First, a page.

Defendants claim that Faraj had purchased the vehicle on Baladi's behalf, and that the vehicle belonged to JJA at the time of the accident.

         III. Evidence Presented at Trial

         The primary evidence supporting Acceptance's version of events comes from testimony Faraj gave during an examination under oath that Acceptance conducted before this action was filed. During the examination, Faraj initially testified that he and Baladi became acquainted through their shared interest in the car dealership trade. See Faraj Examination 24:16-23, ECF No. 66-1.[2] Faraj testified that he was interested in getting into that line of work, and he hoped to glean knowledge about the field from Baladi, who owed a used car dealership in Pennsylvania. Id. at 42:14-43:3. Faraj explained that it was through this connection to Baladi that he came into possession of the 2000 BMW that he was driving on the day of the accident. According to Faraj, Baladi asked him if he would be willing to pick up a vehicle, a 2000 BMW, from a mechanic in New York and test-drive it to make sure that it had been properly repaired. Id. at 45:21-47:8, 50:15-25. He testified that it was during that test-drive that the accident occurred, and he claimed that he had never seen the 2000 BMW prior to that day. Id. at 50:11-14.

         After questioning Faraj at length about that version of events, counsel to Acceptance confronted Faraj with a surprising revelation: he had in his possession information suggesting that Faraj, not Baladi, was actually the owner of the 2000 BMW. Id. at 140:16-18. In response, Faraj recanted the testimony he gave earlier in the examination and proceeded to give an entirely different account of events. He conceded the vehicle in fact belonged to him, and that he had purchased it in May 2012-over a year prior to the accident-from a person named Joseph Palo Ortiz, who had listed the vehicle for sale in an online advertisement. Id. at 144:22-145:15, 147:20-24. Faraj testified that this was the first vehicle he had ever purchased, and, as a twenty-year-old living in a borough of New York, it would have been prohibitively expensive for him to insure the vehicle. Id. at 158:15-159:16. Through an intermediary, Faraj was introduced to Baladi, who was willing to allow Faraj to use one of his dealer plates-and its accompanying insurance coverage-for a fee. Id. at 147:11-149:4, 157:20-158:4. Faraj arranged to meet with Baladi in a deli in Manhattan, where Baladi handed over one of his dealer plates in exchange for approximately $1, 200 in cash. Id. at 147:25-149:22. Faraj testified that, other than this transaction, he had not had any other dealings with Baladi or JJA. Id. at 150:21-23. As for his original testimony, Faraj admitted that Baladi had instructed him to tell that story if he were to be contacted by JJA's insurance company:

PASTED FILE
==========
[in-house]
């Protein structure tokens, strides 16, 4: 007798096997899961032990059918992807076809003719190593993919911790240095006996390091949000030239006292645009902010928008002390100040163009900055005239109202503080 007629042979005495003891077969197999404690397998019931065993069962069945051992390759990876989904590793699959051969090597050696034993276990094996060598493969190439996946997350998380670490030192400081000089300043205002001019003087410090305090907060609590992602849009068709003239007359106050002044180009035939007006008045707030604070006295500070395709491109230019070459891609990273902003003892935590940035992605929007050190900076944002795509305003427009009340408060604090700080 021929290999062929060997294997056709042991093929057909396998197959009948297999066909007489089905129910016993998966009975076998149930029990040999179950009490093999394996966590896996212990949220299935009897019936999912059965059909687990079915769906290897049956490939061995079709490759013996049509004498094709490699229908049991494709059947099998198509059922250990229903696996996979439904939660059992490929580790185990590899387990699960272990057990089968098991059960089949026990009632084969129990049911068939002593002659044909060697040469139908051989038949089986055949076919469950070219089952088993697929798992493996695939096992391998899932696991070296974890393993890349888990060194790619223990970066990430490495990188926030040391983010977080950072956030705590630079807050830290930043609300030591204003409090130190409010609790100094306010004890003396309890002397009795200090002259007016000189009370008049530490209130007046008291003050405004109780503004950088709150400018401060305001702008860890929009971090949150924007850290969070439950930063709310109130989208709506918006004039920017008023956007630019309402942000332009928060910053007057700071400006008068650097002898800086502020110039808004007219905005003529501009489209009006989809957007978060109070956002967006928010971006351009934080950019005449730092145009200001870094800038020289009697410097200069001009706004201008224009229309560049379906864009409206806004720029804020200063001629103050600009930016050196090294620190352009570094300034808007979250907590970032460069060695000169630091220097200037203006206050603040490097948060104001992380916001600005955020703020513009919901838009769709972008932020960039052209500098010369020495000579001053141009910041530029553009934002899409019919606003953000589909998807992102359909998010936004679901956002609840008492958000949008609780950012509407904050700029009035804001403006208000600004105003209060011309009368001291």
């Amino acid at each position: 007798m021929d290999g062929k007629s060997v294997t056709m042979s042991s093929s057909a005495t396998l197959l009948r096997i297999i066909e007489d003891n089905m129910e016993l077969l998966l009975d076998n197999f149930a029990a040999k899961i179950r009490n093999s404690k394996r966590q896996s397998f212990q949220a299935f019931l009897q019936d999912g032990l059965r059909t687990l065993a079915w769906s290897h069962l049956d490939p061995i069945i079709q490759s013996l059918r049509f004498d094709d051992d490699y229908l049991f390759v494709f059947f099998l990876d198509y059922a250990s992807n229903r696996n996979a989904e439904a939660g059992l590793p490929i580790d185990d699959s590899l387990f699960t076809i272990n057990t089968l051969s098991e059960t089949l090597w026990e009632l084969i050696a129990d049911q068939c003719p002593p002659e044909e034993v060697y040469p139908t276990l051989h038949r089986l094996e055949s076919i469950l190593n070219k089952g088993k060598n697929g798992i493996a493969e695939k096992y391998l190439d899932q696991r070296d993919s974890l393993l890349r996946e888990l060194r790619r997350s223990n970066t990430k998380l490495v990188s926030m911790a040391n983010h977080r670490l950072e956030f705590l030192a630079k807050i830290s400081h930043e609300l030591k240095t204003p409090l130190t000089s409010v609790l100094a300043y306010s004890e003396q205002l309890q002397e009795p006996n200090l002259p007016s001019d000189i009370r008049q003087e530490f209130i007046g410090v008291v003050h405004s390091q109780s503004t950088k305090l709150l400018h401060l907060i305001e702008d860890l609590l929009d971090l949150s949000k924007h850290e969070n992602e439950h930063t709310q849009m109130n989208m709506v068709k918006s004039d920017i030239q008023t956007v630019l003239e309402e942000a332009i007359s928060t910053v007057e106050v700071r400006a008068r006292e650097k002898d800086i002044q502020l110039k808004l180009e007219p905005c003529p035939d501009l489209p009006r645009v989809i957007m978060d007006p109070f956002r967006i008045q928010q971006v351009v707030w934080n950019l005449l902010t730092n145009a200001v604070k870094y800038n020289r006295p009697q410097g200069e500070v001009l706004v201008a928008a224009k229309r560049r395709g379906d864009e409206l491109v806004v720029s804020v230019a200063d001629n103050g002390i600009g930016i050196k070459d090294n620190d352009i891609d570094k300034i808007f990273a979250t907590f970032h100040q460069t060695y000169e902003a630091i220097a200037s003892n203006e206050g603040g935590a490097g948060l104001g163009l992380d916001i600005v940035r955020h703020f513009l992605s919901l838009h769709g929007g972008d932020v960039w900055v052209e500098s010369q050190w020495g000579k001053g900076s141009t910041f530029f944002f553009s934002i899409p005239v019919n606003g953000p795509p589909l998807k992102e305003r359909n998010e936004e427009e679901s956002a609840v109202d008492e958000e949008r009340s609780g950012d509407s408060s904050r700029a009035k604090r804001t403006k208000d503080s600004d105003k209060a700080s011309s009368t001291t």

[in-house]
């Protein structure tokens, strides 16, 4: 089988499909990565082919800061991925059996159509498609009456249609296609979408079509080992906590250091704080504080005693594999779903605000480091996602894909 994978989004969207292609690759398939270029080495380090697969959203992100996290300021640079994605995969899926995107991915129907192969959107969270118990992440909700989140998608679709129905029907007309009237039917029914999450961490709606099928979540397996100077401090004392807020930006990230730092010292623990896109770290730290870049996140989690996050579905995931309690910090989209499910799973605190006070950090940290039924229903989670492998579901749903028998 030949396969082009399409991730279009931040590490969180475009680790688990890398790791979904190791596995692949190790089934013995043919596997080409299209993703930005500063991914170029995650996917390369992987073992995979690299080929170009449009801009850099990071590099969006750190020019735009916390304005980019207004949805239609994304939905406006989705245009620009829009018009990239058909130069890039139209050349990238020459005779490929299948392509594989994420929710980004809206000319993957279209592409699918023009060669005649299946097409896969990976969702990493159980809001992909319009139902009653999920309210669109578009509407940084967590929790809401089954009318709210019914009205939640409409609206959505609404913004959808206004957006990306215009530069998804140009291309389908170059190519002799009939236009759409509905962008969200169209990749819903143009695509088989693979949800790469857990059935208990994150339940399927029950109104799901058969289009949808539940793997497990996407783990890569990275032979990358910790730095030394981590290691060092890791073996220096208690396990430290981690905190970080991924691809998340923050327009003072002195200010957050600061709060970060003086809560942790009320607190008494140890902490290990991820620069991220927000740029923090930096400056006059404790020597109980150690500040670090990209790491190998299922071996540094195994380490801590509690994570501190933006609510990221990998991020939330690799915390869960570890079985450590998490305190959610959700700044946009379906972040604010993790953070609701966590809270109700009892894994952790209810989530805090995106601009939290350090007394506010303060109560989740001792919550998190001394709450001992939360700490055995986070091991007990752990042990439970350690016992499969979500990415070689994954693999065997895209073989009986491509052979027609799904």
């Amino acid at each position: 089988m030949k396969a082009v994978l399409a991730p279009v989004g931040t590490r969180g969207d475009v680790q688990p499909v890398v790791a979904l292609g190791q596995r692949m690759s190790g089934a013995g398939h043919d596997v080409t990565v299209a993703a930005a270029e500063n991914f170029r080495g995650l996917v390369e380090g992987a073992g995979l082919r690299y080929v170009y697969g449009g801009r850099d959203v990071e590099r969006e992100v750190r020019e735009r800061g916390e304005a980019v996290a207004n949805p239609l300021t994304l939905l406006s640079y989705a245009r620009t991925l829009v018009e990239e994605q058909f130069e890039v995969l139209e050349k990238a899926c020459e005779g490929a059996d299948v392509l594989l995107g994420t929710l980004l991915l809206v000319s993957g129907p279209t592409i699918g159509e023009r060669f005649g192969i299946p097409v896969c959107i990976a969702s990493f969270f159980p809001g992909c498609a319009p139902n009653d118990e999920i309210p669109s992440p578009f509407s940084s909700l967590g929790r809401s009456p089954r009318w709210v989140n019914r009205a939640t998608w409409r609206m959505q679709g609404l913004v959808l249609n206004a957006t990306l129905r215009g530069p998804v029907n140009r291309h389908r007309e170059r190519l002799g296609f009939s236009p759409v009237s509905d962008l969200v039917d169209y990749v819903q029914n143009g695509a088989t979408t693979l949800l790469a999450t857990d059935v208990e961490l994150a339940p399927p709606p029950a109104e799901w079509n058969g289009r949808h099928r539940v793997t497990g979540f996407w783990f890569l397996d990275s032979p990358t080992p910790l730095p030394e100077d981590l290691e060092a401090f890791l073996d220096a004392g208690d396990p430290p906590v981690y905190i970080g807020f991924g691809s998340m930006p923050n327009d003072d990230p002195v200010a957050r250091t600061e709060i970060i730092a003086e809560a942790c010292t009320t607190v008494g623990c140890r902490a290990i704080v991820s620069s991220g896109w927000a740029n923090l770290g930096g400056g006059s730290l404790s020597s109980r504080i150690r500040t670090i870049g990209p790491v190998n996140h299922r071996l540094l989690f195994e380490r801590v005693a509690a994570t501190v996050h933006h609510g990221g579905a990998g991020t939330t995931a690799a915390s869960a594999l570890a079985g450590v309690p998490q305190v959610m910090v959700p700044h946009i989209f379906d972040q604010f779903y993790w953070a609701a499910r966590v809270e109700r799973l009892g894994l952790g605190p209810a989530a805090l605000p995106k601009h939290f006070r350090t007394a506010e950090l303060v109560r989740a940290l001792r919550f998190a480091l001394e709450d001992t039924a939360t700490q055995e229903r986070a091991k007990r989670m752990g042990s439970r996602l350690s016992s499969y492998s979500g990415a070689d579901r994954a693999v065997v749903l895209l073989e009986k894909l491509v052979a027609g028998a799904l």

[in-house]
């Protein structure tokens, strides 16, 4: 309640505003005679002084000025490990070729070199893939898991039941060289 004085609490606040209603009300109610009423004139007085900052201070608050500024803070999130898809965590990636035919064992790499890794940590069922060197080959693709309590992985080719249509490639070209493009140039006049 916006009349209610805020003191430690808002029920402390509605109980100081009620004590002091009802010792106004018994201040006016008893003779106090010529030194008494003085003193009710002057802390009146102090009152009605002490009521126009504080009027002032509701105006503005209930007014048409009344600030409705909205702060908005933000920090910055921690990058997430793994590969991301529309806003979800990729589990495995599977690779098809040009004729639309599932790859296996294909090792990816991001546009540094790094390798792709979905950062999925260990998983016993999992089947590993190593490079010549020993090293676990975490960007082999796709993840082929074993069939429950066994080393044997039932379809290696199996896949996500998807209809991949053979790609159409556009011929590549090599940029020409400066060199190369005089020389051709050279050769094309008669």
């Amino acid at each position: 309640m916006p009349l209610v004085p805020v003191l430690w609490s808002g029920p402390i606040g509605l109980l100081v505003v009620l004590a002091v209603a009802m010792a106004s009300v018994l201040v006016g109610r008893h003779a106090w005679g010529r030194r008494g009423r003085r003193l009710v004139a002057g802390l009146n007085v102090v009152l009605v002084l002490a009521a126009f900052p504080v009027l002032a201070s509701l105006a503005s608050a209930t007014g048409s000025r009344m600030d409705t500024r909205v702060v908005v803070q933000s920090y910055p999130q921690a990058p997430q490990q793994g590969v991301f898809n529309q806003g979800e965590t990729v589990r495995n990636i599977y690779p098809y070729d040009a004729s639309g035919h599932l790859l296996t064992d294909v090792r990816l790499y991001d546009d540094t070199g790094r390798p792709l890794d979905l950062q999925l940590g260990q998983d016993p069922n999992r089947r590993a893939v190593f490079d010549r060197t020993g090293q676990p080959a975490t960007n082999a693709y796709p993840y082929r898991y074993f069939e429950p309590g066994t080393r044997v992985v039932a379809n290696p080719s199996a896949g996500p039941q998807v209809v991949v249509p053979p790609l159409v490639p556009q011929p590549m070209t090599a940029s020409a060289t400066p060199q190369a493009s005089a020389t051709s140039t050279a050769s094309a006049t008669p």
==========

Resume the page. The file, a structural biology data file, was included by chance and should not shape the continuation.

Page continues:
Q: Let me put it this way. There's this whole story about you picking up the vehicle at a mechanic. All of that is nonsense; correct?
A. Correct.
. . . .
Q: But you and Baladi needed to get your stories straight relative ...